Why not set regular targets, give gold stars etc., or anything else that would discourage her from delibarately screwing up. It is hardly surprising the last teacher's patience ran out.
Mar 16 2005, 06:16 PM
How very frustrating for you. I can sympathise - and with the previous teacher who didn't keep going ...
I sometimes find that children get things wrong when they are tired, or can't be bothered to focus, concentrate, whatever, and I'm sure others find this too, but it sounds from your description as if it may be more deliberate than that.
It's interesting to speculate why does things wrong, or why she feels she wants to get things wrong deliberately - if indeed that's what she's doing.
The following possibities come to mind: some of them overlap with what others have said:
1 she doesn't want to do piano and it's her parents' agenda.
2 she is mentally lazy and can't be bothered to make the effort.
3 she is over-confident and thinks she's getting things right when she isn't.
4 she doesn't mind learning but is careless and only focuses when you make it an issue
5 she is resisting general pressure from parents all round and it's a protest (similar to no 1 but not identical, as the pressure could be about other things too).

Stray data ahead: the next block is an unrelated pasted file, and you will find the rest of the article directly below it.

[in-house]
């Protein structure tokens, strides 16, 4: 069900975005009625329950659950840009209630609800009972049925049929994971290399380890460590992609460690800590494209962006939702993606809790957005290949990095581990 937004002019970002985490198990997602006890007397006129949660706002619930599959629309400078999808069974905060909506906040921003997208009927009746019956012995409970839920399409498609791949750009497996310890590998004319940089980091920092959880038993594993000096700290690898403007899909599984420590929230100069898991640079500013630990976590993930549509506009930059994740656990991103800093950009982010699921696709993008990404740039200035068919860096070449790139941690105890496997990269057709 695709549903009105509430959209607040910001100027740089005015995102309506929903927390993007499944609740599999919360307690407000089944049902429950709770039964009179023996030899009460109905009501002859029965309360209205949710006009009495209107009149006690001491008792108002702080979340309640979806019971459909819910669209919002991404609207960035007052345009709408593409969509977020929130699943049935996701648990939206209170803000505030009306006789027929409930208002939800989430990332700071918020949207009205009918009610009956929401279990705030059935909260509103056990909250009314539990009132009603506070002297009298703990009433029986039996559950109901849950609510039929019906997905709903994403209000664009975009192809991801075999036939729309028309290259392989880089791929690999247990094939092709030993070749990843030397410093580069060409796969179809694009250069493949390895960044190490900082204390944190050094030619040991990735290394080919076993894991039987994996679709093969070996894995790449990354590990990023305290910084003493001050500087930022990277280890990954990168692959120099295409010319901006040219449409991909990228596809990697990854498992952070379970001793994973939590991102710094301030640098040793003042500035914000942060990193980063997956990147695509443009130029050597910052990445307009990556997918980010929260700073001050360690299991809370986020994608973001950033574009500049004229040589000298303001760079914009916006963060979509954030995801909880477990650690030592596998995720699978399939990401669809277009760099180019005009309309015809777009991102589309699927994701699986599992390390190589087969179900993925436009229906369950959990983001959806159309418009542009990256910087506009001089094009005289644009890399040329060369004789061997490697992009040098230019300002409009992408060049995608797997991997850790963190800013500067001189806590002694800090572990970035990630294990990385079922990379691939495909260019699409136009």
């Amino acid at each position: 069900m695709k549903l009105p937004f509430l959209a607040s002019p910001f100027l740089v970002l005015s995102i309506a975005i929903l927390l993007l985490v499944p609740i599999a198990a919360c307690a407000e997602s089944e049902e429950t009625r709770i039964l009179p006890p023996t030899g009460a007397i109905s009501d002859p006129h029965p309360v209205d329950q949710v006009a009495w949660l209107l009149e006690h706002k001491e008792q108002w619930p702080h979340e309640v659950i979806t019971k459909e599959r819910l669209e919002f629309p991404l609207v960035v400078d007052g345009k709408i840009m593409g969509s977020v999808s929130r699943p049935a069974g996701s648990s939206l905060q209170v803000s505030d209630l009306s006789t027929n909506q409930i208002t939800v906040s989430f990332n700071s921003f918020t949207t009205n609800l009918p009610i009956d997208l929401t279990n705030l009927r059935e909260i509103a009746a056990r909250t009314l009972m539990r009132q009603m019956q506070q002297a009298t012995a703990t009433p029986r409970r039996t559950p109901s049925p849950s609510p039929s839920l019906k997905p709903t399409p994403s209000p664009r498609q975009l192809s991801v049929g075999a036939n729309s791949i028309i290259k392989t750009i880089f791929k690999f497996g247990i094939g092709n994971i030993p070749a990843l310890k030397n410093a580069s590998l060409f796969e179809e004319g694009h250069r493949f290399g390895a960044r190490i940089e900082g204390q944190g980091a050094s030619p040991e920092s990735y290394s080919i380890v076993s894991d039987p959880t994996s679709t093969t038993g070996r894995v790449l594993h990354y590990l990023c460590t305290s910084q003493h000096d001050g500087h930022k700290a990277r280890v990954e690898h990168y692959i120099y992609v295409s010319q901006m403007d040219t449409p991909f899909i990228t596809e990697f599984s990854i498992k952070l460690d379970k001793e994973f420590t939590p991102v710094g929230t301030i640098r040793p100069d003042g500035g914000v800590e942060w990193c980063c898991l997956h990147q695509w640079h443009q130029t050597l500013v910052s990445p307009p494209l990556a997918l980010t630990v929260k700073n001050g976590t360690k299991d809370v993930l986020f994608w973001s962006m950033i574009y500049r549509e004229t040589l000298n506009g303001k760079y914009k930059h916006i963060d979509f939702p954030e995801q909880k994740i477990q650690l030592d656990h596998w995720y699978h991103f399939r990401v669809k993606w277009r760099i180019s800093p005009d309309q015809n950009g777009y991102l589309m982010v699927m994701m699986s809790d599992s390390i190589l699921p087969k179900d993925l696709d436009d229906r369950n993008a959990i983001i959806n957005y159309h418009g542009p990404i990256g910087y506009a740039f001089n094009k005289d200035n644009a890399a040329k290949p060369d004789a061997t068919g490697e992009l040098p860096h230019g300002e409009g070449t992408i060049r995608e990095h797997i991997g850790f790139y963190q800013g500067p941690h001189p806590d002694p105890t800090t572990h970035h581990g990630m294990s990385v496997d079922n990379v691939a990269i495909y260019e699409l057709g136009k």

6 this sort of thing is often an attempt to attention-seek - but in a one-to-one situation it's unlikely she would feel the need to do that.
7 any of the above in combination
I don't know if any of this helps. I think the idea of inviting parents in to a lesson is a good one. Do you have any idea what she is like in a normal school class, and what her general schoolwork is like??
Mar 16 2005, 06:17 PM
Yes.But even using star charts at home and stickers at the end of the lesson sometimes only has a temporary effect.It still doesn`t solve the problem.
Mar 17 2005, 09:37 AM
I would almost lay money on this being some sort of an attention-seeking thing. She probably only gets attention at home when she does something negative, and it's become a habit.
Give her loads and loads of positive reinforcement every time she does the slightest positive thing, and things may well change - at least with you. I found this list of positive reinforcement ideas on an (American!) violin teachers' website yesterday:
You're on the right track now!
You are very good at that.
WOW, how did you do that!?
I'm happy to see you working like that.
You're doing a good job.
I knew you could do it.
Now you've figured it out.
Now you have it.
Keep working on it - you're getting better
You can really work careful now!
That's the right way to do it.
You're getting better every day/week.
That's the way to do it.
You're really going to town.
You've just about mastered that!
You did that very well.
You're really improving.
Keep it up!
You've got that down pat!
Keep on trying!
I've never seen anyone do it better.
I like that.
I'm very proud of you.
I think you've got it now.
You figured that out fast.
That's really nice.
Now you have the hang of it!
Congratulations, you got (fill in specific action______ ) right!
Way to go.
That's the best you've ever done.
I'm proud of the way you worked today.
You're really working hard today.
You've just about got it.
That's quite an improvement.